Chinese Premier Li Keqiang on Monday visited Wuhan, the epicenter of an outbreak of a new coronavirus that has killed 80 and infected more than 2,700 people, as Beijing sought to signal how seriously it aims to respond to the developing crisis.
Meanwhile, Wuhan said it would suspend visa and passport services for Chinese citizens until January 30 to strengthen control of the virus, the city’s exit-entry bureau said in a statement on Monday.
The number of deaths from the flu-like virus in Hubei province, including Wuhan city, climbed from 56 to 76 overnight, health commission officials said, with four deaths elsewhere in China. While a small number of cases have been confirmed in more than 10 countries, no fatalities have been reported elsewhere.
The total number of confirmed cases in China rose about 30% to 2,744, about half of which were in Hubei.
Li, the most senior leader to visit Wuhan since the outbreak began, went to the city to inspect the ongoing efforts to contain the epidemic and spoke with patients and medical staff, China’s government said in a statement.
China’s cabinet on Sunday said it would extend the week-long Lunar New Year holiday by three days to Feb. 2 in a bid to slow the spread of the virus. The Lunar New Year is usually a time for millions of Chinese to travel but many have had to cancel their holiday plans due to virus-related travel restrictions.
Wuhan is already under virtual lockdown and severe limits on movement are in place in several other Chinese cities.
The central city of 11 million people clamped down further on Monday, announcing the immediate suspension of visa and passport services for Chinese citizens until Jan. 30. Despite the restrictions, the mayor of Wuhan said on Sunday that five million people had left the city for holidays and other reasons.
Images from Wuhan showing hospital corridors packed with people seeking treatment have circulated on Chinese social media, along with complaints of soaring prices for essentials such as vegetables.
Chinese leaders have called for transparency in managing the crisis, after public trust was eroded by the cover-up of the spread of Severe Acute Respiratory Syndrome (SARS), a coronavirus that originated in China and killed nearly 800 people globally in 2002 and 2003.
The newly identified coronavirus has created alarm because much about it remains unknown, such as how dangerous it is and how easily it spreads. It can cause pneumonia, which has been deadly in some cases.
Chinese National Health Commission Minister Ma Xiaowei said on Sunday the incubation period could range from one to 14 days, and that the virus was infectious during incubation, which was not the case with SARS.
The virus is believed to have originated late last year in a seafood market in Wuhan that was illegally selling wildlife. It has spread beyond Wuhan to Chinese cities Beijing and Shanghai, as well as more than 10 countries including France, Japan and the United States.
Airports around the world have stepped up screening of passengers from China, although some health experts have questioned the effectiveness of these efforts.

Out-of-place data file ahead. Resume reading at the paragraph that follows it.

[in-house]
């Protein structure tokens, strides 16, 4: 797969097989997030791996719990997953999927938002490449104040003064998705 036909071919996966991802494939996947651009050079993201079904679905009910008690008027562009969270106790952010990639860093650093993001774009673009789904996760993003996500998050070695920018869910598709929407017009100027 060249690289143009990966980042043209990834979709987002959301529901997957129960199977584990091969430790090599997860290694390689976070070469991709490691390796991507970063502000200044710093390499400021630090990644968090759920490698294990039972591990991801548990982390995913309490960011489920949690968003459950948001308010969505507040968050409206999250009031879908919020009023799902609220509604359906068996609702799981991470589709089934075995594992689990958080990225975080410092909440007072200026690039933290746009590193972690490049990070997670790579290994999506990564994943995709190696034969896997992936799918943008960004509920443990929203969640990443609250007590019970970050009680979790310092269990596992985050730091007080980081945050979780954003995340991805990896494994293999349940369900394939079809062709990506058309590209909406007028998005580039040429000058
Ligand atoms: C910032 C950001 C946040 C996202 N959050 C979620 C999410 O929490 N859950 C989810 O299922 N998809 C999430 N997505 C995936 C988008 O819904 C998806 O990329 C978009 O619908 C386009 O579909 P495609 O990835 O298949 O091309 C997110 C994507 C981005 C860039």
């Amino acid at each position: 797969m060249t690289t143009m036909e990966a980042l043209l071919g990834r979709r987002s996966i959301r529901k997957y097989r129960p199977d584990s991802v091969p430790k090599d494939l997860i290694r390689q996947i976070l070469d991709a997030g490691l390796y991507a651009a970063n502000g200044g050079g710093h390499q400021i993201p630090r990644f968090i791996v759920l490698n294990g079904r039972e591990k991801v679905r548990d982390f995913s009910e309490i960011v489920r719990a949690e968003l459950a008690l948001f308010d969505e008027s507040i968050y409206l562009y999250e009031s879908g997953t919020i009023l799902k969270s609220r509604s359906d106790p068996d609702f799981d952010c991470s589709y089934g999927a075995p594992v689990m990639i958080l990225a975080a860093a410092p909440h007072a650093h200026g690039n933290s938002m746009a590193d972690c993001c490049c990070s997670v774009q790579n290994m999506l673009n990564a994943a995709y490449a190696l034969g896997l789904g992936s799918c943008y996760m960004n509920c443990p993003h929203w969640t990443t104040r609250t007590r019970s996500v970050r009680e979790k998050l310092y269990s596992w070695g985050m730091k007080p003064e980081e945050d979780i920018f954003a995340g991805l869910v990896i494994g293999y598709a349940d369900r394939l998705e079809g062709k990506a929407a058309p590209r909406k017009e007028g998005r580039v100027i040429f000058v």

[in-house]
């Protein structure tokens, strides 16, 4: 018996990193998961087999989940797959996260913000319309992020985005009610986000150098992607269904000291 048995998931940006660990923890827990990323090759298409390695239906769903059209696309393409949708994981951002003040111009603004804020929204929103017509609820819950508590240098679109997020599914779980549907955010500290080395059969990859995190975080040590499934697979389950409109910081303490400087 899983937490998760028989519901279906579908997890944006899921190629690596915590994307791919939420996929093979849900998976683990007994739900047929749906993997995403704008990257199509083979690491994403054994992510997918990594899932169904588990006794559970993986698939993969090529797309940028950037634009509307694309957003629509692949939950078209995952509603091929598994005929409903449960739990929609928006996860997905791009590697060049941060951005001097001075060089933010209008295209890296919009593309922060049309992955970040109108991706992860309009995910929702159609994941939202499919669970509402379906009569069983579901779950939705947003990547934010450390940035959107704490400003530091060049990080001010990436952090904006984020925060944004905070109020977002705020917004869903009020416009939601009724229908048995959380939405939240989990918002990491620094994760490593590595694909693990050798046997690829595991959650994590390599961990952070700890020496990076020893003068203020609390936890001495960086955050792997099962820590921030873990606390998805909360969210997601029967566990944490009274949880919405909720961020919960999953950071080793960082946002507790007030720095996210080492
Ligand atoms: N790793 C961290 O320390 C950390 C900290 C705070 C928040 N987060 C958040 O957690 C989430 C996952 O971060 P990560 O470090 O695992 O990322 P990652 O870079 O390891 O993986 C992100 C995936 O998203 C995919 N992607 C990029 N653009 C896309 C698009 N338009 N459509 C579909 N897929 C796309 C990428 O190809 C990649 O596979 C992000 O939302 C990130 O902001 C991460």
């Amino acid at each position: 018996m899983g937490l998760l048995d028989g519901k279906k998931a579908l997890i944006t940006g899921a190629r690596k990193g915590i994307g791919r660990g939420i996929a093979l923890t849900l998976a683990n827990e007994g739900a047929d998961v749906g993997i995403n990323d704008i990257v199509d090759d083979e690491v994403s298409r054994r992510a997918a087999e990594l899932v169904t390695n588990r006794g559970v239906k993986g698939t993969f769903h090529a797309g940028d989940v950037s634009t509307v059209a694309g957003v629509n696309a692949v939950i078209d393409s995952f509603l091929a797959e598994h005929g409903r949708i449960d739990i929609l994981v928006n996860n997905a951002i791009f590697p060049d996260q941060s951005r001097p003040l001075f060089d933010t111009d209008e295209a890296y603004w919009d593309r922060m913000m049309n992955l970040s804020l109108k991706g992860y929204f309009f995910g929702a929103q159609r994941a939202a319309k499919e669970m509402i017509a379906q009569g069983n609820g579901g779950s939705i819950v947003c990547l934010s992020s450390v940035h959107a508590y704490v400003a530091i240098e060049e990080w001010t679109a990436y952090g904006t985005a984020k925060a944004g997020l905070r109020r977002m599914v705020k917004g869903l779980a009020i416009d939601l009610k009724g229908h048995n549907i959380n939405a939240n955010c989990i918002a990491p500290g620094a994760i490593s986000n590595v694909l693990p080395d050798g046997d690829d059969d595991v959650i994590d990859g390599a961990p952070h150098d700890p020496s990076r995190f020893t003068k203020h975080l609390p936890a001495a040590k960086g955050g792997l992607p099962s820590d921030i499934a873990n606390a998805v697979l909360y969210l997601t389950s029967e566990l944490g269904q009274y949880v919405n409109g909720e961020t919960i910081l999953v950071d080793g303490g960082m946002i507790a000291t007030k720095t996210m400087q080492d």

The World Health Organization (WHO) last week stopped short of calling the outbreak a global health emergency, but some health experts question whether China can contain the epidemic.
WHO Director-General Tedros Adhanom Ghebreyesus said on Saturday he was traveling to Beijing to meet officials and health experts dealing with the coronavirus.
Wuhan evacuation plans
Chinese-ruled Hong Kong has eight confirmed cases and said it would ban entry from Monday to people who had visited Hubei in the past 14 days. The ban did not apply to Hong Kong residents.
France, Italy, Japan, Australia and the United States have all said they are working to evacuate citizens from Wuhan.
Japan is expected to arrange a charter flight as early as Tuesday for any of its citizens who wish to return from Wuhan, Kyodo news agency reported. Meanwhile France said it expected to repatriate up to a few hundred of its 800 citizens living in the Wuhan area.
Hubei Governor Wang Xiaodong said at a news conference on Sunday he felt “agonized” and responsible for the outbreak, although his comments sparked anger on Weibo, China’s equivalent to Twitter.
“He thinks one sentence of apology will be enough to solve the problem? Let’s await the judgment of the people of the country,” one user posted.
It is rare for Chinese authorities to allow such criticism of public officials on the country’s tightly controlled social media.
The outbreak continued to upset global markets on Monday, with stocks tumbling, demand spiking for safe-haven assets and Singapore warning of negative impacts on its economy, business and consumer confidence.
Some of China’s biggest companies have been affected by the outbreak, with hotpot restaurant chain Haidilao International Holding shutting stores across China from Jan 26 to Jan 31.
Gaming giant Tencent Holdings Ltd advised staff to work from home until Feb 7, and e-commerce firm Alibaba removed sales of overpriced face masks from its online Taobao marketplace as prices surged.